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Dia de los Muertos: One of the Most Mexican Traditions of All
By Veronica Toro
Translated by Nyima Bieber
Every year on November 2nd Mexico celebrates Dia de Los Muertos or Day of the Dead; a holiday that is one of the ultimate representations of our culture. A day’s activities normally include going to the cemetery where loved ones are laid to rest and paying tribute to them with elaborate altars.
Altars embody the ideology of a people; they are a physical portrayal of their view of death. Their meaning lies in the belief that the spirit of the deceased returns to the world of the living to console them for their loss.
Altars have two to seven levels and each is full of symbols. Two-level altars represent heaven and earth; the third level is added to symbolize purgatory. Seven levels represent the seven necessary steps to heaven.
The following guidelines are used to create a seven-level altar:
Image of a saint.
- Dedicated to the souls in purgatory. The images are placed so that the deceased may leave purgatory easily in case they find themselves there.
- Salt, which is placed on the altar to represent purification of the spirit.
- Bread, an offering of food to the spirits.
- Fruits and the favorite foods of the deceased.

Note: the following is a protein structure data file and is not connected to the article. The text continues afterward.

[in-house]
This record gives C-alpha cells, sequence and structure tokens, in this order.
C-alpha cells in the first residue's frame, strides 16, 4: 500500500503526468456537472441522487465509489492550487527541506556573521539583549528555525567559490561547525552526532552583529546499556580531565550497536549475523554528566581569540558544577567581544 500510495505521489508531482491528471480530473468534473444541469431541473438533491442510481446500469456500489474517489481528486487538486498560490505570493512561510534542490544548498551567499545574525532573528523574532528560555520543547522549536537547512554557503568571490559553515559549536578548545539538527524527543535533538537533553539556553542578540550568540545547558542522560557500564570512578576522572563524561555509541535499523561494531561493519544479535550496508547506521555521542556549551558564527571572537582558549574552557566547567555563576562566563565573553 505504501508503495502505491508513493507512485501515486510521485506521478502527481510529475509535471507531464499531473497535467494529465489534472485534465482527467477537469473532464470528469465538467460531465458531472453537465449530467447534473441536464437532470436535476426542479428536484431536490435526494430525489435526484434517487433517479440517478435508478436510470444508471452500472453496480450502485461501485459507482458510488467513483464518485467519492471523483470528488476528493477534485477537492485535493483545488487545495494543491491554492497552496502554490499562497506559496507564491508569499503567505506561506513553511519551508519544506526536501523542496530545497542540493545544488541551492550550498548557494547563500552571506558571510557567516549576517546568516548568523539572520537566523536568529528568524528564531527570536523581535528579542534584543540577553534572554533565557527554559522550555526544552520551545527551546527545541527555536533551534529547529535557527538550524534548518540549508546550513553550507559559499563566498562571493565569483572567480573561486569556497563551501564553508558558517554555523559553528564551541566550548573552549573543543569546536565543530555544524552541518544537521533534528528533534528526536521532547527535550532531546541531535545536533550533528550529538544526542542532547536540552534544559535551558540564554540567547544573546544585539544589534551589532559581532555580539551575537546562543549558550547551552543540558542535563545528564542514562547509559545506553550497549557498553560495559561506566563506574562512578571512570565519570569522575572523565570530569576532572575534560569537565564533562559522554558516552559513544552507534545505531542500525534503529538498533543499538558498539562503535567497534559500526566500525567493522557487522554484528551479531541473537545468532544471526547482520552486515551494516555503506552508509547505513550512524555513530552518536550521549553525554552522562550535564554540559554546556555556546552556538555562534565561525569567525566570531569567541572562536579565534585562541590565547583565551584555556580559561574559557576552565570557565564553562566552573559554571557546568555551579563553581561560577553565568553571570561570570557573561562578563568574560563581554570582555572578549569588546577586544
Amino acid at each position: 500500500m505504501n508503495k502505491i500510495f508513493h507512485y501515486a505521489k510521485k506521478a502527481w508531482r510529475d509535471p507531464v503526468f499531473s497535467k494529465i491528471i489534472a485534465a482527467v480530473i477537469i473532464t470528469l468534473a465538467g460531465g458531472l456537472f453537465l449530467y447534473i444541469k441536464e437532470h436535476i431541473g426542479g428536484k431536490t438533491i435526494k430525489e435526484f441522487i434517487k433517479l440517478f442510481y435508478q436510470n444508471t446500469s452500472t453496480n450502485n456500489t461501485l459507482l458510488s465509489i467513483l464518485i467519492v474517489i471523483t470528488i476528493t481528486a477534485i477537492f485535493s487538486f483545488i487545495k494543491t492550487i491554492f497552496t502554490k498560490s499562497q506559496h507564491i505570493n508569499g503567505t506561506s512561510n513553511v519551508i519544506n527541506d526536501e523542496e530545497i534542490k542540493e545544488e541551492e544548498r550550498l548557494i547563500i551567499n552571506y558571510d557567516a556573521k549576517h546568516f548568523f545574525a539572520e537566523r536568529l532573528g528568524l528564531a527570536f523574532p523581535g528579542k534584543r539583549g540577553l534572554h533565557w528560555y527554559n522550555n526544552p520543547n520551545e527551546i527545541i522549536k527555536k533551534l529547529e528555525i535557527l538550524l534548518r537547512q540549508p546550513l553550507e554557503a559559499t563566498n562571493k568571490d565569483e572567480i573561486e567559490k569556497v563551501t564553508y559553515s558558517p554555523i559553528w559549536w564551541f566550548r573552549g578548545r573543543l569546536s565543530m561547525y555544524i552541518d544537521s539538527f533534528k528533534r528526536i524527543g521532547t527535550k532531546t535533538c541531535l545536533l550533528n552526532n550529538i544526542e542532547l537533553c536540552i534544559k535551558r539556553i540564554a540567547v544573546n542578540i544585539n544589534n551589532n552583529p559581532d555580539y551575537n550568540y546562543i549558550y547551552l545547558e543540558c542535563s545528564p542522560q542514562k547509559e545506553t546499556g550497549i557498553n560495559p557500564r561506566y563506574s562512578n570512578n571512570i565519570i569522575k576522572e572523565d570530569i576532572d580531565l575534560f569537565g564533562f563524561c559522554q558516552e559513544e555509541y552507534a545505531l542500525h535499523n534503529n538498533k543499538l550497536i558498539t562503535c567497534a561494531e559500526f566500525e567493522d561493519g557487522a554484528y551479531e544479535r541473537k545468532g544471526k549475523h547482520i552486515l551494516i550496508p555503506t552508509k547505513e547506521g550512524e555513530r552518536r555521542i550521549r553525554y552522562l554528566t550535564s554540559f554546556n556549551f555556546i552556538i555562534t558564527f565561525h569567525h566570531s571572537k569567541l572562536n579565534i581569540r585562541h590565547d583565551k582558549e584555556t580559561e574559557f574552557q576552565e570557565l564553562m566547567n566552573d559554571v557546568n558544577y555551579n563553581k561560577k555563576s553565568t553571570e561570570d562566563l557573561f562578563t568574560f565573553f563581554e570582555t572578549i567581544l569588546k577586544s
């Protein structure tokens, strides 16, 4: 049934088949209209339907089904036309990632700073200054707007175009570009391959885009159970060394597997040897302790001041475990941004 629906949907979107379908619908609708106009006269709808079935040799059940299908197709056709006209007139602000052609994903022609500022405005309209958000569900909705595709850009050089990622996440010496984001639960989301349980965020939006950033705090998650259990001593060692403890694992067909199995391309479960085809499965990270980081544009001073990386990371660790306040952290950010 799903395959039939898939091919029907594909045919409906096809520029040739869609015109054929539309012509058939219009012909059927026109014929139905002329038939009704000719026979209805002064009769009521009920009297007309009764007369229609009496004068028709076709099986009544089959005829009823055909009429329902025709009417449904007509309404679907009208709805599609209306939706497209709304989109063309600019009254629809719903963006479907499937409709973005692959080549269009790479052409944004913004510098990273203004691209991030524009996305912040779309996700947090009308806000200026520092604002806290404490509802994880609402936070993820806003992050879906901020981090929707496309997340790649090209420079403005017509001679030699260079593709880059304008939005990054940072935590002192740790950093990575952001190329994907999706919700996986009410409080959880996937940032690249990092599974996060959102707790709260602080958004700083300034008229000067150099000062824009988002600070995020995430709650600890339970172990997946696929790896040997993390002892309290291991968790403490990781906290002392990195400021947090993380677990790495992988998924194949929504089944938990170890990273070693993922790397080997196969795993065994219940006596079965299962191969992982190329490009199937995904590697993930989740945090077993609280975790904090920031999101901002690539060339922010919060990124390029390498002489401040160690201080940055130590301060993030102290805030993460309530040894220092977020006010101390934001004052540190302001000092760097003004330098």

- Photographs of the person or people who have passed away.
- A cross made of seeds or fruits, embodying the religious beliefs of the ceremony.
Altar de muertos
Photo source: blog.mexicodestinos.com
Some of the most common offerings for Dia de los Muertos are incense, candles, water, alcoholic beverages and marigold flowers. Undoubtedly, the three most essential elements are the pan de muerto (special bread baked for the day), skulls made of sugar and colorful cut paper designs.
Pan de Muerto
The bread of the dead’s origins date back to pre-Hispanic times, when men sacrificed the heart of princesses and placed them in pots with amaranth. They would then bite them as a way of thanking the gods for good harvests or being able to defeat the enemy.
The conquering Spanish did not adopt these practices entirely; they created an anatomical heart-shaped bread to symbolize the ritual, which they would cover in red sugar to represent the blood. The circle in the center symbolizes the skull and the lines on the sides of the bread are the bones.
Pan de muerto
Photo source: kena.com
Another customary sacrifice was the “tzompantli”, an altar with a row of skulls on a string. The Spanish also modified this tradition, using sugar skulls made with alfeñique; a Spanish cane sugar confection.
The traditional Mexican recipe is made with sugar, hot water and a little lemon juice. The mixture makes a putty which is poured into a mold, giving it the shape of skull. Colored icing sugar is then used to add eyes and a smile.
Photo source: www.calaverita.com
Cut Paper Designs
This traditional decorative art represents happiness through colors, each of which also has a special meaning.
– Orange: mourning
– Purple: religion
– Blue: deaths caused by water
– Red: warriors and women who died during childbirth
– Green: young people
– Yellow: the elderly
– White: children
– Black: the underworld
These famous “little flags” are made of tissue paper and there are countless techniques and designs used to make them.
Cut Paper Flags
Photo source: www.mexicodesconocido.com.mx
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(Cross-posted in Puerto Vallarta Blog )